Simplified scenario. I want to model income depending on gender and education. I have to possibility using glms:

glm(income ~ gender + education, family = poisson, data=bla) 
glm(income ~ gender + education, family = gaussian, data=bla) 

Is poisson or gaussian a better choice? I read that when there are more than 30 observations gaussian should be used but I thought I better ask the experts.

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    $\begingroup$ I think Gamma GLMs have usually been used to model incomes. Poisson isn't usually a good model since it is only supported on the integers (and income is continuous). If the incomes are large enough the differences between the gamma and the normal may not be very big. Its worth fitting both models and comparing on aspects salient to your study. $\endgroup$ Commented Feb 6, 2021 at 21:22
  • $\begingroup$ Thanks I will have a look at this. $\endgroup$
    – cs0815
    Commented Feb 6, 2021 at 21:24
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    $\begingroup$ Additionally, the "30 or more observations" rule of thumb you quote is a perversion of the t-test rule of thumb for using z quantiles as the critical value. It does not apply to GLMs, and is wrong so far as I am concerned. $\endgroup$ Commented Feb 6, 2021 at 21:56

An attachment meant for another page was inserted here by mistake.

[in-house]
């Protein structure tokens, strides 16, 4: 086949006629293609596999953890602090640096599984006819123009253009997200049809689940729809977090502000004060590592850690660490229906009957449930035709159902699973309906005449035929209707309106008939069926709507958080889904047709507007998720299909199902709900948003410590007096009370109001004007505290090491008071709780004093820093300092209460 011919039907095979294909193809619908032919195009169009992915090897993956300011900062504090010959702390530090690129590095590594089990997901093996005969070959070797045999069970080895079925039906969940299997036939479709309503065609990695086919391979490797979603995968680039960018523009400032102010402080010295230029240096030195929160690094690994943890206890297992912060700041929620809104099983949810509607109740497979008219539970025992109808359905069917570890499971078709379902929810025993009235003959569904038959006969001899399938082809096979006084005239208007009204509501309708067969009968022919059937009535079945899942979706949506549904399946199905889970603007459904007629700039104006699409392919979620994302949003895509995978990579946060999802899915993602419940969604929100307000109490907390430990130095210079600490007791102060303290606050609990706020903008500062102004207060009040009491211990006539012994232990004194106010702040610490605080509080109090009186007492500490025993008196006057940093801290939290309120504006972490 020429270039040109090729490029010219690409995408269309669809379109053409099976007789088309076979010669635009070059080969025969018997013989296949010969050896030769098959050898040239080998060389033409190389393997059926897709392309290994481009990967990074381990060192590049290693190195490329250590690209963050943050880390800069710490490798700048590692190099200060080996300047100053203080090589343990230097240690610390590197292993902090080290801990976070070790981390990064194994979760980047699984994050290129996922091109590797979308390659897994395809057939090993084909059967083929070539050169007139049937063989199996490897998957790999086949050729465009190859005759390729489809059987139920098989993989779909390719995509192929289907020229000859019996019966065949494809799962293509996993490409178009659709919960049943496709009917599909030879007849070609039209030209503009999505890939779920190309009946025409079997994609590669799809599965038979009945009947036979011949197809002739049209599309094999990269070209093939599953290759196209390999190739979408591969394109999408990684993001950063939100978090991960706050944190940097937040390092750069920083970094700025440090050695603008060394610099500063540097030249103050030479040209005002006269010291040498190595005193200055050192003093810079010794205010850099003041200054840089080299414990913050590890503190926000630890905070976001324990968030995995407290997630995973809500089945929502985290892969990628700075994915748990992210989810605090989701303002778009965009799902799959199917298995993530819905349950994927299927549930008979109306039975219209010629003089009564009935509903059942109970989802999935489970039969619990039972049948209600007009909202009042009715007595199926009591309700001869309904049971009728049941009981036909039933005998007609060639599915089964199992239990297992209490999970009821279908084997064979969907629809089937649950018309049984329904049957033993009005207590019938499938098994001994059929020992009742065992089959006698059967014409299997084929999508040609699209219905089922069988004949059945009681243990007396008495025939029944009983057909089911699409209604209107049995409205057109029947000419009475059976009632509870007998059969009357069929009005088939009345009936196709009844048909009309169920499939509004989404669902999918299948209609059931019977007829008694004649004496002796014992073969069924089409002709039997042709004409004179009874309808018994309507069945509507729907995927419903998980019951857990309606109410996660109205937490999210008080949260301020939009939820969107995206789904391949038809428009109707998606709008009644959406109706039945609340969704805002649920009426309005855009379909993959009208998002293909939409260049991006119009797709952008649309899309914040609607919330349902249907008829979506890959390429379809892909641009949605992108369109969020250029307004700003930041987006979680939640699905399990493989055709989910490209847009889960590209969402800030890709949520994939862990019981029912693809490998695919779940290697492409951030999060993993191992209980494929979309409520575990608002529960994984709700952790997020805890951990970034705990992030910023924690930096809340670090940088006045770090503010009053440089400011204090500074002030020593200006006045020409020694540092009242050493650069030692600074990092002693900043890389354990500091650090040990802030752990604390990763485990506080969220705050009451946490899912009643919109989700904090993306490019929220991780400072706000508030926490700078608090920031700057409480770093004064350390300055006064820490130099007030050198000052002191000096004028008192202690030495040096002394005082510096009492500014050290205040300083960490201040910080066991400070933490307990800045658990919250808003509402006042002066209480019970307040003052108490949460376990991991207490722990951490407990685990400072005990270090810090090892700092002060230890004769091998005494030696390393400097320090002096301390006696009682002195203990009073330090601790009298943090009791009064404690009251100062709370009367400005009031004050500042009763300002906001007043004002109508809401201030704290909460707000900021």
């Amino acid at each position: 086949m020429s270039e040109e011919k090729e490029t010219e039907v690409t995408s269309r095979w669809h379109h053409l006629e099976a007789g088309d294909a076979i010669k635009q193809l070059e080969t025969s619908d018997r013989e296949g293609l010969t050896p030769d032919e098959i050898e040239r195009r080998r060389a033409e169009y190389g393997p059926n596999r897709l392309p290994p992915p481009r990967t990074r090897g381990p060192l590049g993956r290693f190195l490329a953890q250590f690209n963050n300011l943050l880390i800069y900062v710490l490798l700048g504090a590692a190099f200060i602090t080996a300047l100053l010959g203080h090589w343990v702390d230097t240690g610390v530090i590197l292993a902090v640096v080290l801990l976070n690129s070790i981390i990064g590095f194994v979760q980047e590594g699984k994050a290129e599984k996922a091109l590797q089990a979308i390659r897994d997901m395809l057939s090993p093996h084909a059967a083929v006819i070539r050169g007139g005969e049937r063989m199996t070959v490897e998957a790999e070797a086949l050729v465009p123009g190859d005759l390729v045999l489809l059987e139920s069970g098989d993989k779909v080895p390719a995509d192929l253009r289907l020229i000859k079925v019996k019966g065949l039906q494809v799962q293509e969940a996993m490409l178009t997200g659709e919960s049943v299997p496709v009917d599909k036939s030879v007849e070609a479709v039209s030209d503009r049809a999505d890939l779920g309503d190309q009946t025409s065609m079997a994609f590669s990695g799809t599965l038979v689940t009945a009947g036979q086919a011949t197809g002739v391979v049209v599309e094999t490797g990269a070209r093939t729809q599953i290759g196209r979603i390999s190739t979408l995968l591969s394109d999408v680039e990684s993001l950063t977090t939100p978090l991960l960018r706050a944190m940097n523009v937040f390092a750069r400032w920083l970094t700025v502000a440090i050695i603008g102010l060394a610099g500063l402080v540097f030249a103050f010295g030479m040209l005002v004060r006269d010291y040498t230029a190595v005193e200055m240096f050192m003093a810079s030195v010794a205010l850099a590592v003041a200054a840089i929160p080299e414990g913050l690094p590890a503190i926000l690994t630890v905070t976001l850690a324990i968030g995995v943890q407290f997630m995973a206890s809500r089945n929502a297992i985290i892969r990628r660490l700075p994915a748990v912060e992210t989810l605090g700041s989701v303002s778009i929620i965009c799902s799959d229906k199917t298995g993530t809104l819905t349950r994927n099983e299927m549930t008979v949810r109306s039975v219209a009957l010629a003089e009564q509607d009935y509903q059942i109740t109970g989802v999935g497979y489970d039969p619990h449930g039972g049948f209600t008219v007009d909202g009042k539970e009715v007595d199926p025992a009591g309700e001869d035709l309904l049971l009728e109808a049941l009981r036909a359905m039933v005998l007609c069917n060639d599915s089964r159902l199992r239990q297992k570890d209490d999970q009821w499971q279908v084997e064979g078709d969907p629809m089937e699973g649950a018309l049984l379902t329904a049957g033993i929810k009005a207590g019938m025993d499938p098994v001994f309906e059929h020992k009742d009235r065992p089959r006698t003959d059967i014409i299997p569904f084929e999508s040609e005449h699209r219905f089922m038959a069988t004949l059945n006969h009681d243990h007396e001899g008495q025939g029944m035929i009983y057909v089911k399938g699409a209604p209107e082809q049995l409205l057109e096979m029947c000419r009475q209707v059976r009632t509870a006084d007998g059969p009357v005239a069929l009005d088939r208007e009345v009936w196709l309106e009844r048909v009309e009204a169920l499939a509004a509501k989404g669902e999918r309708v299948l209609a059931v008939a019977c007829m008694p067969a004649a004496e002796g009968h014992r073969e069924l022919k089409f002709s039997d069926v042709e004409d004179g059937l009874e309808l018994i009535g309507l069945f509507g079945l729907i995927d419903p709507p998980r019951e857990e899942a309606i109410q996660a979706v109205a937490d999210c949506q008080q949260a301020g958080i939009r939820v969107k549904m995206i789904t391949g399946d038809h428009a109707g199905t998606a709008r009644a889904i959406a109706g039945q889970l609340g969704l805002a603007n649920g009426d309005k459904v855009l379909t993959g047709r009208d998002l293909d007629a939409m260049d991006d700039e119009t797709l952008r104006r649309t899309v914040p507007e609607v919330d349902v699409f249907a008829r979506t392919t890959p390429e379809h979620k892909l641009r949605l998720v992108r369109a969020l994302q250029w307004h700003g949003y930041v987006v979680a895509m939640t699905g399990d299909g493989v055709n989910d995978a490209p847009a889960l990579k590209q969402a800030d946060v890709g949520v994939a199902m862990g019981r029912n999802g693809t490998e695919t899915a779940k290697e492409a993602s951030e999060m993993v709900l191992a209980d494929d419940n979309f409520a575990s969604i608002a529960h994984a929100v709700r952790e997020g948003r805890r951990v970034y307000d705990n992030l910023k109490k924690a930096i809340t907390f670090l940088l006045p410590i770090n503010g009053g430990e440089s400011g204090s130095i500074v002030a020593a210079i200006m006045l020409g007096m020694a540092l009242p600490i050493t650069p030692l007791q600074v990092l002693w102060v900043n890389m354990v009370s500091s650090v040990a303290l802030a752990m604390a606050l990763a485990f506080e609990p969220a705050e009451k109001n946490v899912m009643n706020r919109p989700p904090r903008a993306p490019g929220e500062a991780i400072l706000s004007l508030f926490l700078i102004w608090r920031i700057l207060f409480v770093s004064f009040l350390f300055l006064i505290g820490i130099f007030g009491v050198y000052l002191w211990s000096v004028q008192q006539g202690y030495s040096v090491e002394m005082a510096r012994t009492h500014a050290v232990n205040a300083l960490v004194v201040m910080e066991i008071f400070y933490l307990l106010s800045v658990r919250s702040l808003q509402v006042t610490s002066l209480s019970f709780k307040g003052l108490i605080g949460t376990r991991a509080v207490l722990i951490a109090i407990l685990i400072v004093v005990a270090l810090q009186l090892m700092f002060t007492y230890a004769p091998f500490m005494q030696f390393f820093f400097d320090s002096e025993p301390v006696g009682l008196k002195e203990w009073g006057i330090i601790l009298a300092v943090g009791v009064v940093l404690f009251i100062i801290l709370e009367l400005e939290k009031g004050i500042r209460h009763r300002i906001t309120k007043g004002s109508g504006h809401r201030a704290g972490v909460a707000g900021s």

1 Answer 1


Maybe some economist or statistician here could give a theoretical answer, but I would tackle the problem empirically, by fitting both the models and checking how they perform in terms of residuals, metrics such as AIC/BIC, and using validation procedures such as cross-validation.

  • $\begingroup$ Thanks. Yeah thought about aic comparison or anova $\endgroup$
    – cs0815
    Commented Feb 6, 2021 at 21:14
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    $\begingroup$ I feel very strongly that family selection for GLM is not something that can be done via AIC or other information criteria. Family is a choice which is made prior to modelling. See this answer here for more. $\endgroup$ Commented Feb 6, 2021 at 21:54

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